The Well-Tempered Ear

Classical music: From farm accident to international violin virtuoso: Augustin Hadelich will solo with the Madison Symphony Orchestra this weekend.

November 12, 2013
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By Jacob Stockinger

The Ear thinks that discovering and then booking young up-and-coming violinists is among the biggest success stories that the Madison Symphony Orchestra and its music director and conductor John DeMain have had over the last 20 years, ever since DeMain arrived in Madison. 

One example is the Austrian violinist Augustin Hadelich, below.

Augustin Hadelich 1

Another is the Norwegian violinist Henning Kraggerud, below.

Henning Kraggerud MSO 2013

Both Hadelich and Kraggerud seem totally natural and complete artists who do exactly what a world-class virtuoso should do: Make the difficult seem effortless without sacrificing musicality.

Hadelich  — who also has a compelling personal back story that involves overcoming adversity — will solo again this weekend with the MSO.

 

Here is the informative press release from the orchestra: 

“How does one goes from a farm accident of severe burns to becoming a violin virtuoso, who enchants millions all over the world?

“Augustin Hadelich (pronounced HOD-uh-lick), a child prodigy with a violin in rural Tuscany, was told he might never play a violin again after he barely survived a farm accident that burned his home and him, including his bow arm at age 15.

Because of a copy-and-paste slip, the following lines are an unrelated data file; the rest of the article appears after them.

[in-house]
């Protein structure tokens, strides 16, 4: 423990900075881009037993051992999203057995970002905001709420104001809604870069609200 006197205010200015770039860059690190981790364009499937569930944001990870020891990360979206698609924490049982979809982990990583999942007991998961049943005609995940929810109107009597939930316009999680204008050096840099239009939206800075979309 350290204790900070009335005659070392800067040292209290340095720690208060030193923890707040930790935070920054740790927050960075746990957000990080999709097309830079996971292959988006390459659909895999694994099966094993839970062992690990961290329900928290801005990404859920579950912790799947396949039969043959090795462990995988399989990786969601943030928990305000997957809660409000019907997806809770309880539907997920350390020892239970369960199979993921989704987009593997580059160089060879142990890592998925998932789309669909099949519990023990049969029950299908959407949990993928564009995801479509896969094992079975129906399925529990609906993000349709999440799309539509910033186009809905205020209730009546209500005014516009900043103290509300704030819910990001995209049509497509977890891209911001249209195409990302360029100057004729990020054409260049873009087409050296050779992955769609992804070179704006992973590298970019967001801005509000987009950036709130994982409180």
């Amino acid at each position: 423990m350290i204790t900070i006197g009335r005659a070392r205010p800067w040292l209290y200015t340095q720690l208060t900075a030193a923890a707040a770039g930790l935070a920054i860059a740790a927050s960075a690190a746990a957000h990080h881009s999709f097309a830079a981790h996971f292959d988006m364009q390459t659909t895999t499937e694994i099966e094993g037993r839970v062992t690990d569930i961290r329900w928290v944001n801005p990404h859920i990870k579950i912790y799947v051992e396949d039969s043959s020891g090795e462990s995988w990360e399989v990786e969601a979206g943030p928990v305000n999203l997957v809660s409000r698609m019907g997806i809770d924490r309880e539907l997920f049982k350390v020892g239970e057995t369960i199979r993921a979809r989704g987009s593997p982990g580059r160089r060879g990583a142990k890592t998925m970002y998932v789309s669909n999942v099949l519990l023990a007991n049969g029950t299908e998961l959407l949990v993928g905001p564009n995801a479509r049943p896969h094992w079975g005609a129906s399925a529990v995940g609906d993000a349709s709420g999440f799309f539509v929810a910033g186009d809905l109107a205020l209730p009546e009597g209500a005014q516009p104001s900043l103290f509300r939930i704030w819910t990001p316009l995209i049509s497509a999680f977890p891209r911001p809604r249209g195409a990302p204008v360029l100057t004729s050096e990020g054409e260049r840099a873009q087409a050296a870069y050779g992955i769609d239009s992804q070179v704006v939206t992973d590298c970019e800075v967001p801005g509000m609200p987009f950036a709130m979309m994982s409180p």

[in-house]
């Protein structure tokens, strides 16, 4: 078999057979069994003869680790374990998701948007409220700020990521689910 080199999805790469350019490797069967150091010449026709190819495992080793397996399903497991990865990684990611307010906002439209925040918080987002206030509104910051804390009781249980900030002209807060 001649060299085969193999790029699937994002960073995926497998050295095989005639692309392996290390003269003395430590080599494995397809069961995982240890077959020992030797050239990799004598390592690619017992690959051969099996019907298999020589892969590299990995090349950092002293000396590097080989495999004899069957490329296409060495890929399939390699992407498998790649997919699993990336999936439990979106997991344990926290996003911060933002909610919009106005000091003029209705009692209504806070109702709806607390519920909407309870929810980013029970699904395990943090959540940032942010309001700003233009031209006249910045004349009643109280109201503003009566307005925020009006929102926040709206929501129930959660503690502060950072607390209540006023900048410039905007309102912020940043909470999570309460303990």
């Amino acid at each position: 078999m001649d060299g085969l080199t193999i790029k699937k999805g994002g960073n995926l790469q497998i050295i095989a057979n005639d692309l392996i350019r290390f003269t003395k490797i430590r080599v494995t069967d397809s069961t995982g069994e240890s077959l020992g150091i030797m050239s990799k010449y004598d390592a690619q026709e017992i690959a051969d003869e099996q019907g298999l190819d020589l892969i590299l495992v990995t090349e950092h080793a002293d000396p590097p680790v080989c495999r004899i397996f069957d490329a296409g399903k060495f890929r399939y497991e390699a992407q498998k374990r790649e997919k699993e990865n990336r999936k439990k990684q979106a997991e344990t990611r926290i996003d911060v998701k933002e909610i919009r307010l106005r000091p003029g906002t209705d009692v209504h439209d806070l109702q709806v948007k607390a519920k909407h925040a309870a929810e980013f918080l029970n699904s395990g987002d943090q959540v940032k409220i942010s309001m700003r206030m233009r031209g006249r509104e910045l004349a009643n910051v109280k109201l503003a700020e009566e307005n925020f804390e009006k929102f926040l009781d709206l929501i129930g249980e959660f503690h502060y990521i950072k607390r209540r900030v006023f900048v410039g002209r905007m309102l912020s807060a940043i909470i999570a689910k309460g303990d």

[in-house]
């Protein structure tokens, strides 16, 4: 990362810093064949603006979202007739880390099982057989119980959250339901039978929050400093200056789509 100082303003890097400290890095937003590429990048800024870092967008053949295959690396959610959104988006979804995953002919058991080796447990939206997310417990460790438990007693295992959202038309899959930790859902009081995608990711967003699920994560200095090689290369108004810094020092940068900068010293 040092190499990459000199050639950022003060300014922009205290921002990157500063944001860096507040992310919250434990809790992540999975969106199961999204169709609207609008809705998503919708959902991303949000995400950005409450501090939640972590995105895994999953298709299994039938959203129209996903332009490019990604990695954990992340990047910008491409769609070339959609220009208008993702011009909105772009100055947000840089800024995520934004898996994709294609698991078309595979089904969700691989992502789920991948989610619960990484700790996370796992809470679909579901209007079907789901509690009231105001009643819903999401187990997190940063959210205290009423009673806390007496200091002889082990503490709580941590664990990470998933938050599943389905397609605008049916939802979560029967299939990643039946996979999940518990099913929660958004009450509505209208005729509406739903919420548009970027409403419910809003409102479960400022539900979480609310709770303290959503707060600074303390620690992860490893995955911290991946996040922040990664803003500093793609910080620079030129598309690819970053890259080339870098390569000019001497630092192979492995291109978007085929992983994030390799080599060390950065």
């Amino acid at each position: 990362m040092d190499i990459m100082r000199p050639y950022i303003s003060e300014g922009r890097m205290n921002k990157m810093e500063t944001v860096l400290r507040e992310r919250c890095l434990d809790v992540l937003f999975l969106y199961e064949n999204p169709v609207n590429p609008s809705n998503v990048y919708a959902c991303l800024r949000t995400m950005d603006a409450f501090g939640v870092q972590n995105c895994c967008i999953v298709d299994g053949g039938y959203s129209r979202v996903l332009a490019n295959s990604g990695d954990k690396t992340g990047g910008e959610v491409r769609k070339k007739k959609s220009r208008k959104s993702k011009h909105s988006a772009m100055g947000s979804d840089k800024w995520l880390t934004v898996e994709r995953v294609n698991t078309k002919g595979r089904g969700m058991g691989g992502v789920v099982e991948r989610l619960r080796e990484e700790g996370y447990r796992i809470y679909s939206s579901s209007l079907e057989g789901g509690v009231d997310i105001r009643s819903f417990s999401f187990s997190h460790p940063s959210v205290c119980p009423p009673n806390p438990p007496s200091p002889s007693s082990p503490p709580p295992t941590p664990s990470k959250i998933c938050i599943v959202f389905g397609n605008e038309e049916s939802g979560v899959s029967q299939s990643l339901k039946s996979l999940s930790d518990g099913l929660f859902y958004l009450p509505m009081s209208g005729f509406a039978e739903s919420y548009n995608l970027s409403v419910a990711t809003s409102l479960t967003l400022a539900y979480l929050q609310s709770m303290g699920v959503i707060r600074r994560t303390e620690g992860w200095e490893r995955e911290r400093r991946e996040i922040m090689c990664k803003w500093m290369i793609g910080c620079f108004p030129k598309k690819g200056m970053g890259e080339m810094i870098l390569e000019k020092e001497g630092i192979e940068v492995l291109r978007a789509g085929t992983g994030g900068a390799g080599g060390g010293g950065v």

From those challenging days, he has emerged as a violinist of international renown, who will return to Madison again to join John DeMain and the Madison Symphony Orchestra for three performances this weekend in Overture Hall.

Augustin Hadelich in park

Hadelich will take the stage in the first half to perform Edouard Lalo’s exotic Symphonie Espagnole, a virtuosic concerto with a lush Spanish flavor that he performed in his 2012 debut with the New York Philharmonic Orchestra.

The concert will open with the wild and spontaneous Too Hot Toccata, by American composer Aaron Kernis.

The Symphony No. 2, by Sergei Rachmaninoff, is a monumental late Romantic work. It is a lush, unmistakably Russian work, and it will close the program. (The melody-rich work’s third movement — the slow Adagio that can be heard at the bottom in a popular YouTube video with conductor Andre Previn and the NHK Symphony Orchestra of Tokyo, part of the public broadcasting system in Japan  — more than “inspired” the bestselling pop song “Never Gonna Love Again.” Carmen also “borrowed” from Rachmaninoff’s Piano Concerto No. 2 for his bestselling song “All By Myself.”)

The concerts are in the Overture Center’s Overture Hall on Friday, Nov. 15 at 7:30 p.m.; Saturday, Nov. 16, at 8 p.m.; and Sunday, Nov. 17, at 2:30 p.m. in Overture Hall, 201 State Street.

A free prelude discussion by UW-Madison musicology professor Charles Dill (below, in a photo by Katrin Talbot for the UW School of Music) will take place one hour before each performance.

Charles Dill  cr Katrin Talbot

For more information, including a link to Augustin Hadelich’s website, critics’ reviews and audio/video samples, visit:

http://www.madisonsymphony.org/hadelich

Here is a link to program by notes by MSO trombonist J. Michael Allsen (below, in a photo by Katrin Talbot for the Madison Symphony Orchestra) who teaches at UW-Whitewater:

ttp://facstaff.uww.edu/allsenj/MSO/NOTES/1314/3.Nov13.htm